BY JOHANNA TAGADA
Tamil Nadu, South India
My curiosity and enthusiasm towards Auroville Papers is the simple, and fruitful result of acquiring an Auroville Papers sketchbook. Exploring on an individual human scale the physical, and creative possibilities of transforming by-products and waste materials in my artistic practice, I remained positively intrigued by the printed note that lingered inside the notebook’s pages reading No tree has been cut for the making of this item. As we are frequently hastened to consume non-renewable goods fiercely, I felt encouraged to engage with this endeavor.
Auroville Papers, as suggested by its name, is a paper manufacture located in the rural state of Tamil Nadu, South India, and an integral part of Auroville, an experimental township founded in 1968. This artisanal initiative was successfully initiated by Serge Brelin in 1996, and has been organically growing ever since.
The lush and serene atmosphere of the facility, from its office to production structures, owns much to German born architect Poppo Pingel, and Italian native Pino Marchese.
Since its founding, Auroville Papers focuses solely on hand-made paper produced out of cotton rags, vegetable fibers and recycled paper collected at nearby schools and offices. “ We conceive and make our paper the way a weaver conceives and weaves his cloth, ” says the dynamic Luisa Meneghetti who has been involved with Auroville Papers for the past nineteen years, and currently Auroville Paper’s executive manager. Throughout time Auroville Papers has developed several innovative methods, doing so by harvesting indigenous plants such as banana leaves directly and locally. An economically sustainable upcycling production method is applied daily, debuting with the collection of left over pieces from the production of organic cotton garments at nearby companies. These are gathered at the manufacturing complex, and cut into tiny pieces by hand. Individual segments are then purely, and effectively dissolved in water. The blend created, and stocked in large basins is finally placed on to a mesh, a tool that levels the thickness of the paper sheets. The manual process continues here, as sheets are created one by one, at the rhythm of the wind, the sound of the rain on the metallic roof, and chirping of birds that gather on the canopy. As days comes to their end, the production sitting on wooden trays, and resulting in individual sheets of paper separated by white cotton cloths, are pressed using an impressive mechanical compressive force. Finally, these are lifted one at a time, from the dividing textiles, and let to rest for several days between larger and thicker pieces of piled papers in pastel shades. Both water and time have key role in this natural production process. Auroville Papers is presently able to offer papers that hold at their chore an ecological consciousness that preserves the integrity of the creative process.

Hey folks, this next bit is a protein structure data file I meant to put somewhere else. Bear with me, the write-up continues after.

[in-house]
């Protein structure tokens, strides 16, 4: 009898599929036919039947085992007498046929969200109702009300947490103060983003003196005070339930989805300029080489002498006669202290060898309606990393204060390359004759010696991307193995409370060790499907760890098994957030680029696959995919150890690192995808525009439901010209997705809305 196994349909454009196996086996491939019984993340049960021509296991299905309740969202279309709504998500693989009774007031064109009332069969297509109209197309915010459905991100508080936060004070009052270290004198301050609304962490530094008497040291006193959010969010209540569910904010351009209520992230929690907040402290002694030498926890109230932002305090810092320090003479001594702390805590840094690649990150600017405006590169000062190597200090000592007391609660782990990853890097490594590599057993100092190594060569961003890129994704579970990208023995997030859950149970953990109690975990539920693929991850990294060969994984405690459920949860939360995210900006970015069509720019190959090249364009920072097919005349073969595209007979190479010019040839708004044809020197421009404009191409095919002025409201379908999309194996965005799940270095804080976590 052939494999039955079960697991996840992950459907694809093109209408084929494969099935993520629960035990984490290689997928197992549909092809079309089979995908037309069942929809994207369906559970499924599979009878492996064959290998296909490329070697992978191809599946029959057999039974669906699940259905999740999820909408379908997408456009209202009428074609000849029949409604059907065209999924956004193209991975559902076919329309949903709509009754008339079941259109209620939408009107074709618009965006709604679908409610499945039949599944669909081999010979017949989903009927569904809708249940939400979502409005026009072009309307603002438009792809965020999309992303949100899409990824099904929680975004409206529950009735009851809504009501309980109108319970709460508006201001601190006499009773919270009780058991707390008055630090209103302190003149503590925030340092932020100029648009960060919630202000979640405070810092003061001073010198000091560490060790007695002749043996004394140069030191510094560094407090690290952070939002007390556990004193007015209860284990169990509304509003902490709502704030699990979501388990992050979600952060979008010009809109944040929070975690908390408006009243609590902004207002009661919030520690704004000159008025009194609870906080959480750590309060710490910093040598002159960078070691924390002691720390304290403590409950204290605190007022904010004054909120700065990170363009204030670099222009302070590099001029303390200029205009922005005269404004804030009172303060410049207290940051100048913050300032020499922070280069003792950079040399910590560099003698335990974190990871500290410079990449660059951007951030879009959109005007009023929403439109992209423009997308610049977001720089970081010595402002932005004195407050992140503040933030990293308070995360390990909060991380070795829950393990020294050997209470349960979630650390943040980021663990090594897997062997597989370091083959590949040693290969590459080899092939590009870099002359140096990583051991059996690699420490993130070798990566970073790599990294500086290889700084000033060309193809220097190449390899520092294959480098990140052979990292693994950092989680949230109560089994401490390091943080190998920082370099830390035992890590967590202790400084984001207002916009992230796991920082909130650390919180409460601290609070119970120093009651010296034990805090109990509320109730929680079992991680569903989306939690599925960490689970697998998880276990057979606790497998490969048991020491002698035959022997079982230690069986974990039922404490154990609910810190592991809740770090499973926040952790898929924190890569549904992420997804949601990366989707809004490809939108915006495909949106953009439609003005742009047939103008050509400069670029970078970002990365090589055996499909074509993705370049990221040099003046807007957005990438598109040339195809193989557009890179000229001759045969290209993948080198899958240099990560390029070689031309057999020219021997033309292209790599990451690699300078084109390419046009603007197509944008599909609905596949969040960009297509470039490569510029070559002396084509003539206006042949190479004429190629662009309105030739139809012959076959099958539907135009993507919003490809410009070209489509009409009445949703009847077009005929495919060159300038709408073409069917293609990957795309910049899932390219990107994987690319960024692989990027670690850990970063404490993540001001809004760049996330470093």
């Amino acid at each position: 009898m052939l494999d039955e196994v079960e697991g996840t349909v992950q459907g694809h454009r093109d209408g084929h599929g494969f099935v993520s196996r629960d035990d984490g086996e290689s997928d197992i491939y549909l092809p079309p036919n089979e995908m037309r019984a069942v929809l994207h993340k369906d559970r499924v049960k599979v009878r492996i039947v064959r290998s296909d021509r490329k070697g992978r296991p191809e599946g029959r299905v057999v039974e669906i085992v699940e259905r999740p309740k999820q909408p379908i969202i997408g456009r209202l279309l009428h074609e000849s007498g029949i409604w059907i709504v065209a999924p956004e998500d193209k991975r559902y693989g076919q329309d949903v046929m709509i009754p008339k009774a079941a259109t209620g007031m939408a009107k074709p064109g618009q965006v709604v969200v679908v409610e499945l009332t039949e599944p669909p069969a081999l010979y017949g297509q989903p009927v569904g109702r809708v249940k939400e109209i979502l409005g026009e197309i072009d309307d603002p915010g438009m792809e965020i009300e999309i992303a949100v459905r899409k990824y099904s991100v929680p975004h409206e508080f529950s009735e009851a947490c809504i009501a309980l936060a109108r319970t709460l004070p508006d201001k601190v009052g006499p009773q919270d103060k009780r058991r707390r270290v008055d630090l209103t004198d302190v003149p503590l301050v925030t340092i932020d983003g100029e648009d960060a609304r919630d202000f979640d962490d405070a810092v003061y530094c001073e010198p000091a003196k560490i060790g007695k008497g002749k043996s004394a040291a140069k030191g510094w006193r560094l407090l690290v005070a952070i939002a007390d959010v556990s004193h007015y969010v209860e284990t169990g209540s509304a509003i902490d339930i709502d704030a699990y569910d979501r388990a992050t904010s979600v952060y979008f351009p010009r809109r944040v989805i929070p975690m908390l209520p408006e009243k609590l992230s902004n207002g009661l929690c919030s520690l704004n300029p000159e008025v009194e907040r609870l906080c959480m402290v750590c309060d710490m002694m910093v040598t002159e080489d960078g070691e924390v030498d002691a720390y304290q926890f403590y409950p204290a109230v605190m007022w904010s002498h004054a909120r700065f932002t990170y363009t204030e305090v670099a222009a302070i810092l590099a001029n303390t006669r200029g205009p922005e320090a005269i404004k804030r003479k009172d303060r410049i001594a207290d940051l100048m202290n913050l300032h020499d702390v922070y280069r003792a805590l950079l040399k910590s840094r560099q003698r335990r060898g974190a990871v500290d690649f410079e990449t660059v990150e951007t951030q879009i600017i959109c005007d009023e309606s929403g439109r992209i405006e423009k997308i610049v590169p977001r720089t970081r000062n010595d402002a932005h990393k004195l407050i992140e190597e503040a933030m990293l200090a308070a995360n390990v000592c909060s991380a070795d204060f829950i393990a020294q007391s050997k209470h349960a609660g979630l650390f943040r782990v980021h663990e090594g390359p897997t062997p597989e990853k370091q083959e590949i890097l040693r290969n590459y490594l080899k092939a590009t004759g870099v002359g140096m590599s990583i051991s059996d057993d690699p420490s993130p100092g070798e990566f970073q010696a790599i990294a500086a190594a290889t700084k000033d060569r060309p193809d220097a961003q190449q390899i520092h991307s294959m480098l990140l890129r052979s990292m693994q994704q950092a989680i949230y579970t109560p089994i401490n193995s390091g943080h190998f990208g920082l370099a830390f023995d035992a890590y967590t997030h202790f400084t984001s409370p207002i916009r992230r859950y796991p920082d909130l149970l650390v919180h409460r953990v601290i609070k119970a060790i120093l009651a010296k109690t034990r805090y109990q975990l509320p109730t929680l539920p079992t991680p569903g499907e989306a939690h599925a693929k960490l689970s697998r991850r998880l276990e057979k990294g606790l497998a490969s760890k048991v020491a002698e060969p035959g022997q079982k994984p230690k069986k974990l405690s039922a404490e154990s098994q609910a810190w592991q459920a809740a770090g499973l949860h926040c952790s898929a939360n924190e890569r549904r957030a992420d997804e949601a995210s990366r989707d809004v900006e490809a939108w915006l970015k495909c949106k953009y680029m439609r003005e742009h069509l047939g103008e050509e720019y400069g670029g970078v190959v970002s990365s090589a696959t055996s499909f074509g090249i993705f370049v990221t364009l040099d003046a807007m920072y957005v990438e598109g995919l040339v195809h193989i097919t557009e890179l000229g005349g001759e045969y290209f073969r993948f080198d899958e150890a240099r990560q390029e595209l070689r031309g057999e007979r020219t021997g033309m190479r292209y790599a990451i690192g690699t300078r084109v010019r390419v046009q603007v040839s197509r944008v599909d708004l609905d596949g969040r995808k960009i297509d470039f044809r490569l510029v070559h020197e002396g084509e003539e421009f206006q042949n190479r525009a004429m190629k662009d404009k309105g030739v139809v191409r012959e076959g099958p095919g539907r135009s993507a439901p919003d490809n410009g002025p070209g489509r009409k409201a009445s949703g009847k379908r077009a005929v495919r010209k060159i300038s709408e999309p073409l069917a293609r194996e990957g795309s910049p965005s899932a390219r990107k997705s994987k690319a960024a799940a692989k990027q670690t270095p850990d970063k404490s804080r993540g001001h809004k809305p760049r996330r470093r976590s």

A further example of the sensitivity present at Auroville Paper is the informal and quotidian recreative gatherings, as the days at the complex are poetically rhymed by the sound of a familiar bell announcing collective teatime pauses. Sitting on a vibrant red bench, sipping on sweet hot lime tisane, I realised Auroville Papers is also a unit reflective of the diversity of Auroville. Indian, Iranian, Italian, French, Belgium are only some of the nationalities of the workers and volunteers I meet on my visits. In accordance with the 2017 census, there are 36 workers; of which 71% are women coming from the surrounding villages.
During the days shared at Auroville Papers respectively in 2017 and 2018, I experienced at very first hand, and as rightfully expressed by Luisa that “the art of papermaking is one that holds limitless possibilities”, and I hope some that perhaps could inspire our, often unthoughtful, production processes.
Johanna Tagada is a painter and interdisciplinary artist based in London, and currently in residency in India. Her practice composed of painting, drawing, installation, sculpture, film, photography and writing, often conceals ecological messages, rendered in soft and delicate methods. In several of the artist’s projects interaction with the environment and others plays a central role. Solo exhibitions include Épistolaire Imaginaire – Merci at Galerie Jean-Francois Kaiser (Strasbourg, France – 2017) and Take Care - きをつけてat Nidi Gallery (Tokyo, Japan – 2018). In autumn 2018, Johanna was a guest speaker at Å Journal’s event series No Ocean, No Life in Copenhagen. InOtherWords Imprint recently published the artist’s first book titled Daily Practice.